MARK CHESTER has been a professional photographer since nineteen & seventy two.
He was Director of Photography and staff photographer at ASCAP (American Society of Composers, Authors and Publishers), in New York City. His photographs are in the permanent collections of Baltimore, Brooklyn, American University (Corcoran Legacy Collection, Washington, DC), Denver, Portland (Maine), and San Francisco museums, among others.
National museum and gallery exhibitions of his work, solo and group, include OK Harris and SoHo Photo (NYC); Camera Obscura (CO); the San Francisco Airport, and other venues. Chester is a Copley Artist member of the Copley Society of Art in Boston.
His photographs also accompany his own travel articles as published by the L.A. Times, Boston Globe, St. Louis Post Dispatch, Chicago Tribune, San Francisco Chronicle, Washington Post, and Christian Science Monitor among other newspapers and special interest magazines.
His 1987 traveling exhibition and catalogue "Shanghai in Black and White" commemorated San Francisco's Sister City as part of a cultural exchange program displayed at the Fort Lauderdale, FL, Museum of Art; The Sidwell Friends School, Washington, DC; and the San Francisco Main Library.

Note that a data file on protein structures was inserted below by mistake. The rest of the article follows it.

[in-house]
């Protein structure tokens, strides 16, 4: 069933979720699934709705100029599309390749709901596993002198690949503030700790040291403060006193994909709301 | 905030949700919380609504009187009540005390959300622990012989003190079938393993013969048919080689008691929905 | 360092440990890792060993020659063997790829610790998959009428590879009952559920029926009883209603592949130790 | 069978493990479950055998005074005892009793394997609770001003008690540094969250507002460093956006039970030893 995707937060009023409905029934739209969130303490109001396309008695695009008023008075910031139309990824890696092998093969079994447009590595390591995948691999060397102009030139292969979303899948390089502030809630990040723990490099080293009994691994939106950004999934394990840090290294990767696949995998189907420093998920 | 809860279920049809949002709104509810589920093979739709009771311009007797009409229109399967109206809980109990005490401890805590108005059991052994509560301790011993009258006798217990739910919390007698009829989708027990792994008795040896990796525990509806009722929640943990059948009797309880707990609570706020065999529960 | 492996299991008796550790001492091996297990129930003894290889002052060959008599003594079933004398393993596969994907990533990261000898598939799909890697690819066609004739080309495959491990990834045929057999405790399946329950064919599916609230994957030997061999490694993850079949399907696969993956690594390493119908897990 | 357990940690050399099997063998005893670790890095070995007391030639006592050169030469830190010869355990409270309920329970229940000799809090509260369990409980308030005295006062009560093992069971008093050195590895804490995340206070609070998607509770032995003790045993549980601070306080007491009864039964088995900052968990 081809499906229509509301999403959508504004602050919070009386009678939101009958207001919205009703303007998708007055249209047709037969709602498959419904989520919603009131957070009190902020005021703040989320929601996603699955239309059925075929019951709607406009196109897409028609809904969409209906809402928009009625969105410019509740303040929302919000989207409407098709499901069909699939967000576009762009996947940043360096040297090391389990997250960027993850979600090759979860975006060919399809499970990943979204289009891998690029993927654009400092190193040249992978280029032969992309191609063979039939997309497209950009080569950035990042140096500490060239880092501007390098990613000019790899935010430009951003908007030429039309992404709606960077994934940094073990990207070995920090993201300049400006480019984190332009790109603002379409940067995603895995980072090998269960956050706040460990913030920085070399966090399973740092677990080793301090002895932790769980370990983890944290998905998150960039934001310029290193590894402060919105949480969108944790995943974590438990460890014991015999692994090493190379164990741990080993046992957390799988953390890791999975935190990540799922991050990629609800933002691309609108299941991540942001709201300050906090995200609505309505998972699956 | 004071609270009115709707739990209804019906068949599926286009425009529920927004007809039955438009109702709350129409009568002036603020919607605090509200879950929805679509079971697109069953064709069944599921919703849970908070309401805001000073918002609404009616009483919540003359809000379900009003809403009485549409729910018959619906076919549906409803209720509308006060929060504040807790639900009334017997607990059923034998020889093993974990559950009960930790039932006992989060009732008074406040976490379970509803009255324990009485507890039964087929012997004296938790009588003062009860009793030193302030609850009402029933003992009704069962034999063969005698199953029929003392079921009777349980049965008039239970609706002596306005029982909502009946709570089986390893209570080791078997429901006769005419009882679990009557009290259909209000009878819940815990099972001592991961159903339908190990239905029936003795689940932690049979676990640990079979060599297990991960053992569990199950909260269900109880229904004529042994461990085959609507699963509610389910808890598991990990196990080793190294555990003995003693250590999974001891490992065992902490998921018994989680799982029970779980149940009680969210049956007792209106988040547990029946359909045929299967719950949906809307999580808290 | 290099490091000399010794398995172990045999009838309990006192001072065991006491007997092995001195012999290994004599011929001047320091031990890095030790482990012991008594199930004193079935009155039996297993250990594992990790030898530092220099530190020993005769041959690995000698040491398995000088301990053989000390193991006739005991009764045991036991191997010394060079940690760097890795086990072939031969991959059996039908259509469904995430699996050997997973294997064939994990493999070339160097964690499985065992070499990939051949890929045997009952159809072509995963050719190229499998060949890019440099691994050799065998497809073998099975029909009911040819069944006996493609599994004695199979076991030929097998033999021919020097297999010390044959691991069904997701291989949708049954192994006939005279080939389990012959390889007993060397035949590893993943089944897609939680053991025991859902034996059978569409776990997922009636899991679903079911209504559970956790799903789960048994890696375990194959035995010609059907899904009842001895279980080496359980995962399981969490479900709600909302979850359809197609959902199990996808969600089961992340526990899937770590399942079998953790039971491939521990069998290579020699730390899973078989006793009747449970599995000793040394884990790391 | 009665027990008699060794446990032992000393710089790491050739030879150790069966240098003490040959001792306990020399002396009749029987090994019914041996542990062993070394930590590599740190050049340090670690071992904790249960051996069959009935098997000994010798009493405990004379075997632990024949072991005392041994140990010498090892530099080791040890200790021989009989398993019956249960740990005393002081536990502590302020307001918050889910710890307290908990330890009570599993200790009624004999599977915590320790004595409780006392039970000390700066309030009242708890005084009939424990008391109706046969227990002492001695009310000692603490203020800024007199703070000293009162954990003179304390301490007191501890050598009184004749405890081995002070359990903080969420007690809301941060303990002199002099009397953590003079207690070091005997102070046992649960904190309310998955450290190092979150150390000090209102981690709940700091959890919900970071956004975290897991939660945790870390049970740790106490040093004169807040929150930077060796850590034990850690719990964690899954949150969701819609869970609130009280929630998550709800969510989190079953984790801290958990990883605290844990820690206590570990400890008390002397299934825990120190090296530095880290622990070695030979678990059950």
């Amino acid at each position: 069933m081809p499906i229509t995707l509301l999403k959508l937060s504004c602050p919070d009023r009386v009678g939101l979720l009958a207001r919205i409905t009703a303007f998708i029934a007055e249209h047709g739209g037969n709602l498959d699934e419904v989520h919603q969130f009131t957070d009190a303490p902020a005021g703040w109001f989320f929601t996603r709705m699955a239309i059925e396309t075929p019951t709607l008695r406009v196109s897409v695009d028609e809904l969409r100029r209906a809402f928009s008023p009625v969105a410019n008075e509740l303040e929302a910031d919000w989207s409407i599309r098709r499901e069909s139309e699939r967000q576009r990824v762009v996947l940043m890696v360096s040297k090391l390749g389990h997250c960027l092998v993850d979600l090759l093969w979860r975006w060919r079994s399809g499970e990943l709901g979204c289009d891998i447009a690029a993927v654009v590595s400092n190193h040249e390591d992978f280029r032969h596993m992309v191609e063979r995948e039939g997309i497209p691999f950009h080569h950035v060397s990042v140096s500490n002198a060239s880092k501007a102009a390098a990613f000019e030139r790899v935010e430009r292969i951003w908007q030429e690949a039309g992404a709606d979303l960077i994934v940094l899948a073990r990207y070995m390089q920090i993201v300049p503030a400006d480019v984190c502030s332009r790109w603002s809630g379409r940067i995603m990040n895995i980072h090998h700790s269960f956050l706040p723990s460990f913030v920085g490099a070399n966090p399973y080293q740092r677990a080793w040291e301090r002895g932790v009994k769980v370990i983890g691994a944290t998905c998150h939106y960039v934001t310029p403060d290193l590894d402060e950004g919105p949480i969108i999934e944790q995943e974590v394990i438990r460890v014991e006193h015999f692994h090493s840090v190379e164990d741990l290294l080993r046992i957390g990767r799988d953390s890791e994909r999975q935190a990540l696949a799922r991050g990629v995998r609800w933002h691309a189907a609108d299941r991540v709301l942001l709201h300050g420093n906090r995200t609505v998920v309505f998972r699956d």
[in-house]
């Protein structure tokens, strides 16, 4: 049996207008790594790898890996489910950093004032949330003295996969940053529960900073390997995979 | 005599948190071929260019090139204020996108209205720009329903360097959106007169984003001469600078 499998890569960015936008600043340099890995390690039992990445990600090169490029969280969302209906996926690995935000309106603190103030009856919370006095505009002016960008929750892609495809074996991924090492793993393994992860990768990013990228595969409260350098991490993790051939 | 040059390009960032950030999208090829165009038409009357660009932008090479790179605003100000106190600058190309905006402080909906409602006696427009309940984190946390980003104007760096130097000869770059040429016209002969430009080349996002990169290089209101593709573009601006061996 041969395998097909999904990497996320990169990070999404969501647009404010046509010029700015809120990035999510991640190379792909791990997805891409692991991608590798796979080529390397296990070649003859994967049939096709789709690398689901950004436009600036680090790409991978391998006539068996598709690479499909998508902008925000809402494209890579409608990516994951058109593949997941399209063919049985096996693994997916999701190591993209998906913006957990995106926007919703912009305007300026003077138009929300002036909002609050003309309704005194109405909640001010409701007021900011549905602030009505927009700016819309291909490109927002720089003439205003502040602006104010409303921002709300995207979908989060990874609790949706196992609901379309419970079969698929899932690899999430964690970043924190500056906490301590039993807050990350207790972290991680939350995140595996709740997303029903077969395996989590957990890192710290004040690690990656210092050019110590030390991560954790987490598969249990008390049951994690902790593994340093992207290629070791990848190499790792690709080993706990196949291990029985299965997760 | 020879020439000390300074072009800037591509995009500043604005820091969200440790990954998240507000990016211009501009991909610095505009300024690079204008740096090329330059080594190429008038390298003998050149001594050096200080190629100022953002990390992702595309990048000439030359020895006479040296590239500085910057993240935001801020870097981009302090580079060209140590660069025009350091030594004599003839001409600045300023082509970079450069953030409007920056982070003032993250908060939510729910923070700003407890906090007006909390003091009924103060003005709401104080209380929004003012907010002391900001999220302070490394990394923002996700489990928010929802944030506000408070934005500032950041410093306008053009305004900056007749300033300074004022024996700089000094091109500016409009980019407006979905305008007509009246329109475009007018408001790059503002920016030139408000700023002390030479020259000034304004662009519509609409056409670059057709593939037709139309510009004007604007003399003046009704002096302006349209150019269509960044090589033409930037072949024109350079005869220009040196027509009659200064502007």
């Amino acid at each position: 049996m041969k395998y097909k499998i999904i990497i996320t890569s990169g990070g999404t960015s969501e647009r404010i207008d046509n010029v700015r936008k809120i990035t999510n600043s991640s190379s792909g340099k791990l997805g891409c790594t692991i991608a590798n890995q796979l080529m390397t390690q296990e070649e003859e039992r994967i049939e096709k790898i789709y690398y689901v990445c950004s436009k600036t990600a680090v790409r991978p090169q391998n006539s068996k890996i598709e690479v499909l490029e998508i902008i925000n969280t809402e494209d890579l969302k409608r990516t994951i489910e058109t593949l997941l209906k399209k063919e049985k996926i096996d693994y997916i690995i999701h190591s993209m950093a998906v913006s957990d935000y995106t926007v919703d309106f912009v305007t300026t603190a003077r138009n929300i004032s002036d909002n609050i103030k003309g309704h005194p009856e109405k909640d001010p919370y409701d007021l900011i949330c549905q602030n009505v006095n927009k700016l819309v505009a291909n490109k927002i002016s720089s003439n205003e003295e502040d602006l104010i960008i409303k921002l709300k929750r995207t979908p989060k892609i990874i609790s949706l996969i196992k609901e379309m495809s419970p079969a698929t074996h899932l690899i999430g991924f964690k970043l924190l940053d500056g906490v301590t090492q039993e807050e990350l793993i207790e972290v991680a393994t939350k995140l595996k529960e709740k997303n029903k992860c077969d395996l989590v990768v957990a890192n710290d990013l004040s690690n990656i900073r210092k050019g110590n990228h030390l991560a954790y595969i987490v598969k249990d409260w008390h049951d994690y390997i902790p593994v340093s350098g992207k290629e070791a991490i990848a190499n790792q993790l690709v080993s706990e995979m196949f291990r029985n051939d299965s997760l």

Chester's first book Charles Kuralt's Dateline America was described by Norman Ornstein in the Washington Post: "This is a book of essays with photographs, not a picture book with text, but Mark Chester's photographs deserve a showcase of their own. Beautifully textured in shades of black and white, they remind one of those that Walker Evans did for the Farm Security Administration during the Depression. And they are as varied as Kuralt's essays. They make a good book even better."
His subsequent book No in America, accompanied by George Toomer's text and with a foreword by Edwin Newman, earned the photographer praise by the San Francisco Focus noting that he “...has a wry eye for irony, an existential sense like Sartre's, although No Exit was a loose translation. Chester documents the places where the establishment puts its heavy foot down, the “no” place that is his special turf. The proofs are in his collection, No in America....”
Mark Chester's Twosomes touring exhibit and companion book from Un-Gyve Press represents images culled from his forty years of traveling with a camera, presented in pairings related by subject matter, graphic interest or, as the photographer puts it, “a stretch of the imagination.” — a wide-reaching body-of-work that connects architectural icons with sidewalk signage; Japan with Iowa; 1979 with 2002; celebrity with passerby in a manner that reveals, as novelist Paul Theroux describes, “tremendous humanity and humor....In this juxtaposition of matching moods and paraphernalia, Mark Chester shows us in an ingenious way how the world is related and how we matter to each other.”